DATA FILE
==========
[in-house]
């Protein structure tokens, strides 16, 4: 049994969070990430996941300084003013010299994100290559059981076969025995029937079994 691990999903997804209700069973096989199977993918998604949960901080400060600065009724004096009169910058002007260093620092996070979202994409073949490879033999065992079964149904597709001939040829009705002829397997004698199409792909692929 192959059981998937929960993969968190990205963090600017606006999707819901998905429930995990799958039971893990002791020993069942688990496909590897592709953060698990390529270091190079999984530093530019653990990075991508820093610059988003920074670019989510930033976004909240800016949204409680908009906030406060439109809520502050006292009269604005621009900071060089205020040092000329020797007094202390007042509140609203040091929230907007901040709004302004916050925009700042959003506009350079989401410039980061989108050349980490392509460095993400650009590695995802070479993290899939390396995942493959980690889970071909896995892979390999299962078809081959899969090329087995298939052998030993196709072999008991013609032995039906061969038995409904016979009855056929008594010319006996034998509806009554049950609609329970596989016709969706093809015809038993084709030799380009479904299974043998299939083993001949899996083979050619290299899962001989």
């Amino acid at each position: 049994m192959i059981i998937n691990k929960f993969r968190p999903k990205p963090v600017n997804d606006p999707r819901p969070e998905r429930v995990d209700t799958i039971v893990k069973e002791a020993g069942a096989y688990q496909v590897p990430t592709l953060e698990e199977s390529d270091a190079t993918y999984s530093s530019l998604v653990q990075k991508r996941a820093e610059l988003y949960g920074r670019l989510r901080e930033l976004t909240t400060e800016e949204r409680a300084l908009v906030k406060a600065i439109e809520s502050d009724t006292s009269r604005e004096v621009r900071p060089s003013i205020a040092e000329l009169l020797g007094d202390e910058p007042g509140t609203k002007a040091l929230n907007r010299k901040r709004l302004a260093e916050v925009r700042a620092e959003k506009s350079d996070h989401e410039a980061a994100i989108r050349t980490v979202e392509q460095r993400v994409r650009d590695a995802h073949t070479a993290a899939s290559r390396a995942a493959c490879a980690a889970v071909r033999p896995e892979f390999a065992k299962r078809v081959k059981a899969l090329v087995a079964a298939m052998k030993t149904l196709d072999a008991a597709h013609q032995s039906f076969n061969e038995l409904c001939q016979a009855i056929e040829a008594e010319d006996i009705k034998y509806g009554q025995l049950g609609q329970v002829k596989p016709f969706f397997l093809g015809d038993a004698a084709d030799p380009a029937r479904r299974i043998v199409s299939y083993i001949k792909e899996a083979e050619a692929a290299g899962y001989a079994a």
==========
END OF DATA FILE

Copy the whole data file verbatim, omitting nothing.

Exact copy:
[in-house]
């Protein structure tokens, strides 16, 4: 049994969070990430996941300084003013010299994100290559059981076969025995029937079994 691990999903997804209700069973096989199977993918998604949960901080400060600065009724004096009169910058002007260093620092996070979202994409073949490879033999065992079964149904597709001939040829009705002829397997004698199409792909692929 192959059981998937929960993969968190990205963090600017606006999707819901998905429930995990799958039971893990002791020993069942688990496909590897592709953060698990390529270091190079999984530093530019653990990075991508820093610059988003920074670019989510930033976004909240800016949204409680908009906030406060439109809520502050006292009269604005621009900071060089205020040092000329020797007094202390007042509140609203040091929230907007901040709004302004916050925009700042959003506009350079989401410039980061989108050349980490392509460095993400650009590695995802070479993290899939390396995942493959980690889970071909896995892979390999299962078809081959899969090329087995298939052998030993196709072999008991013609032995039906061969038995409904016979009855056929008594010319006996034998509806009554049950609609329970596989016709969706093809015809038993084709030799380009479904299974043998299939083993001949899996083979050619290299899962001989």
């Amino acid at each position: 049994m192959i059981i998937n691990k929960f993969r968190p999903k990205p963090v600017n997804d606006p999707r819901p969070e998905r429930v995990d209700t799958i039971v893990k069973e002791a020993g069942a096989y688990q496909v590897p990430t592709l953060e698990e199977s390529d270091a190079t993918y999984s530093s530019l998604v653990q990075k991508r996941a820093e610059l988003y949960g920074r670019l989510r901080e930033l976004t909240t400060e800016e949204r409680a300084l908009v906030k406060a600065i439109e809520s502050d009724t006292s009269r604005e004096v621009r900071p060089s003013i205020a040092e000329l009169l020797g007094d202390e910058p007042g509140t609203k002007a040091l929230n907007r010299k901040r709004l302004a260093e916050v925009r700042a620092e959003k506009s350079d996070h989401e410039a980061a994100i989108r050349t980490v979202e392509q460095r993400v994409r650009d590695a995802h073949t070479a993290a899939s290559r390396a995942a493959c490879a980690a889970v071909r033999p896995e892979f390999a065992k299962r078809v081959k059981a899969l090329v087995a079964a298939m052998k030993t149904l196709d072999a008991a597709h013609q032995s039906f076969n061969e038995l409904c001939q016979a009855i056929e040829a008594e010319d006996i009705k034998y509806g009554q025995l049950g609609q329970v002829k596989p016709f969706f397997l093809g015809d038993a004698a084709d030799p380009a029937r479904r299974i043998v199409s299939y083993i001949k792909e899996a083979e050619a692929a290299g899962y001989a079994a």